I was impressed by what an emotional lot you are – you covered everything from pure joy and passion to twisted loathing, blackmail andstalking finally nudging towards jealousy-fuelled homicide. The full gamut of the love experience.

Poetry was a big hitter in the competition and I’ve been introduced to forms I’d never heard of previously – haibun, senryus, shadorma, rondelet, gogyohka – and each one a sparkling gem of brevity and beauty.

Before we go to the result – and because this was about reading people’s work and discovering new blogging pals as much as a finding a winner – I thought I’d share some of my favourite moments from each entrant.

All writing below is the author’s own and merely reproduced to show how clever they all are.

 

***

Kittykat-bits and bobs

The dressing room door stood open, revealing rows of designer clothes. Her perfectly manicured fingernails caught the sunlight in the mirror as she applied foundation to cover the bruises. The price of security.

***

In Medias Res

From to love to loathing
a step down a twisted path
thorns prick, bleed insults

***

Making it Write

when you try to leave he’s filled with remorse
and you don’t realise that it’s par for the course.
his claims of regret bring you back to his arms
but once you are there he drops the charm.

***

Life Lessons

New love blogs extreme attraction.
Experience posts a retraction.

***

Cherrytartblog

Why are women jealous when I talk to their men, thinking I’ll steal them away. When really it’s the men who should worry, when I talk to the girls.

***

What the Woman Wrote

stay away
from this broken heart
nothing else
makes me sick
more than watching you pretend
that you give a damn

***

F Dot Leonora

it was like a fire at first, but she put it out. the warm remnants ignited again, and she could not help but savor the wamth, the feeling, the draw…it reminded her she was alive…

***

Only 100 Words

The collection of Max and Olive’s drawings has you stumped for hours. He gets the children, he’ll get more drawings. So you should keep these. Then you think of the children – they might miss their masterpieces.

***

Merlot Bookbinder

Instant attraction.
Love at first sight.
Jaw dropping beauty,
Feel as high
As a kite.

***

Waltbox

The bell rang, but he waited as she collected her notes, her book, and zipped her backpack. It was how he said goodbye each day. But he couldn’t let her leave him again. This time, he chose to follow her.

***

Olivier Fiction

Observing obscure overtures optimistically. 

And

Obnoxious?  Obtuse? Oafish?  Officious? Obliterated outright. 

And

Jibing, jeering, JERK!  Just you judge your jugular, junior, for jagged joints.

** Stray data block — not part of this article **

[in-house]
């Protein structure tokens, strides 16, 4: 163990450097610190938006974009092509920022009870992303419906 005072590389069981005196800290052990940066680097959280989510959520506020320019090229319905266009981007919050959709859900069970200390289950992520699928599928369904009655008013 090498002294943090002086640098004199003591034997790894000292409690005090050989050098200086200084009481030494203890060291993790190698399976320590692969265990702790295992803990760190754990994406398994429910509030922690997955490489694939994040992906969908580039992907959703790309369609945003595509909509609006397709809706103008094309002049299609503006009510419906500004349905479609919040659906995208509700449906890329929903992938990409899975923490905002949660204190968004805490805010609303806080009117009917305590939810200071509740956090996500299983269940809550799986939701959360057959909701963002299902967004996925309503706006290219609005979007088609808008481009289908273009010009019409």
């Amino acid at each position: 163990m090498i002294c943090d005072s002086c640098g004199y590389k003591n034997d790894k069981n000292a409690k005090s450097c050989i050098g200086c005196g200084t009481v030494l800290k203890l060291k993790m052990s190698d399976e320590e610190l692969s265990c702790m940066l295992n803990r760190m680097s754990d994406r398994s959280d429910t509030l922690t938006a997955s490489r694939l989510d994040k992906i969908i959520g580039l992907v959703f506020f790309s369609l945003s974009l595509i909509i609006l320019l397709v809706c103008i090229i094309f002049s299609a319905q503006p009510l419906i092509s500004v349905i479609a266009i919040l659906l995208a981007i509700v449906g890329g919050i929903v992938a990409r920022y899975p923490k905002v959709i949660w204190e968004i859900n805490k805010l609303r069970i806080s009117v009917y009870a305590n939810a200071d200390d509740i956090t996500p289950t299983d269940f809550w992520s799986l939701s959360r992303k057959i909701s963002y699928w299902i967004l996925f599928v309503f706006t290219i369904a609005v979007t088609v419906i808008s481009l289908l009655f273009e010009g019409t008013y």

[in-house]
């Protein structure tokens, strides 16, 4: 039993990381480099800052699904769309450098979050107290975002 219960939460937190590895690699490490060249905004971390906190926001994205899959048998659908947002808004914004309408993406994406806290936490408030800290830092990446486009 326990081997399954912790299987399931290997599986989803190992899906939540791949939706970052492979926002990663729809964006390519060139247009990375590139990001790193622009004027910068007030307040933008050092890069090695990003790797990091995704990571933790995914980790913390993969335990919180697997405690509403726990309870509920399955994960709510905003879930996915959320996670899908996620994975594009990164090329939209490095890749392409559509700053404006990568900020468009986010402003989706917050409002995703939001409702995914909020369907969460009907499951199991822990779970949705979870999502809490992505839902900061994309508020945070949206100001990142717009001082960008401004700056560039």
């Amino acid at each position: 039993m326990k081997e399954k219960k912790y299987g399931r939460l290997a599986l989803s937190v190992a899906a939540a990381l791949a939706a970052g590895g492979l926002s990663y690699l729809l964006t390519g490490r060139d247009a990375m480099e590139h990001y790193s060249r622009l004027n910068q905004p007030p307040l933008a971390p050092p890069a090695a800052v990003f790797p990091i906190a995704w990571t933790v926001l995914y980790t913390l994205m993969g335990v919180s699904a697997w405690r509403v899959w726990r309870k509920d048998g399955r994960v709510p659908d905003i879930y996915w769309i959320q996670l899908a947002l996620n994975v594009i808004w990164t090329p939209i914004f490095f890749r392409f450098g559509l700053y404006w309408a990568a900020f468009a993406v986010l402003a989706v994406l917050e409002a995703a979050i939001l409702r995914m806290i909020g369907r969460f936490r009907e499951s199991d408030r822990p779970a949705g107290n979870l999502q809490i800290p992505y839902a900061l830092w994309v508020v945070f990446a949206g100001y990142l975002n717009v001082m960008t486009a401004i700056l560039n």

***

A Word Adventure

Sure she was no longer young or beautiful but was it reason enough to cheat on her, to leave her and the kids for a Barbie doll?

***

And now to the prize giving. 

I wish I could give you all a gold star just for finding this competition and for being here.

Honourable Mentions

I send a big, electronic hug to my blogging pals Kat and Sonya and to all those who spread the competition on social media – they know how rubbish I am at Twittering and without their help no one new to this blog would have heard of Love Nudge at all.

More Honourable Mentions

To those who submitted every day – thank you, you’re amazing. And for those very clever souls – Jane at Making it Write, Walt at Waltbox and Sonya at Only 100 Words – who not only posted for each prompt, but also made each a chapter in the same story: a nod of admiration to you talented group. Also special nods go to Annie at What the Woman Wrote for being so proficient at so many beautiful poetic forms and to Jonathan at Olivier Fiction for torturing himself by using only alliteration in his submissions.

And now to the Winner!

Firstly, let me explain the reasons behind my decision. Not only did the winner post every day, they used a poetic form – the haibun – which combines prose with a haiku ending. They also weaved all seven segments together, making one story, beginning at the height of a passionate affair, passing through its souring by jealousy, stalking, attempted blackmail, separation and a high profile trial. I was by turns gripped, saddened and angered by the way the plot developed, the writer making me care for a protagonist that was foolish, selfish, but strong and witty – someone who was manipulated and could have become a victim but emerged a survivor.

And all this written in the rather tricky second person POV.

So, first prize and a copy of Still Me by All Write Then goes to Sonya at Only 100 Words for her exceptional work. My email is on my profile – if you’d be happy to send me your address, I’ll wing a copy to you in the post as soon as the Royal Mail will allow.

Thank you, again, to all of those who took part. It’s been a joy to meet many of you for the first time and to be introduced to your writing – a pleasure to know such a talented bunch of people all across the world.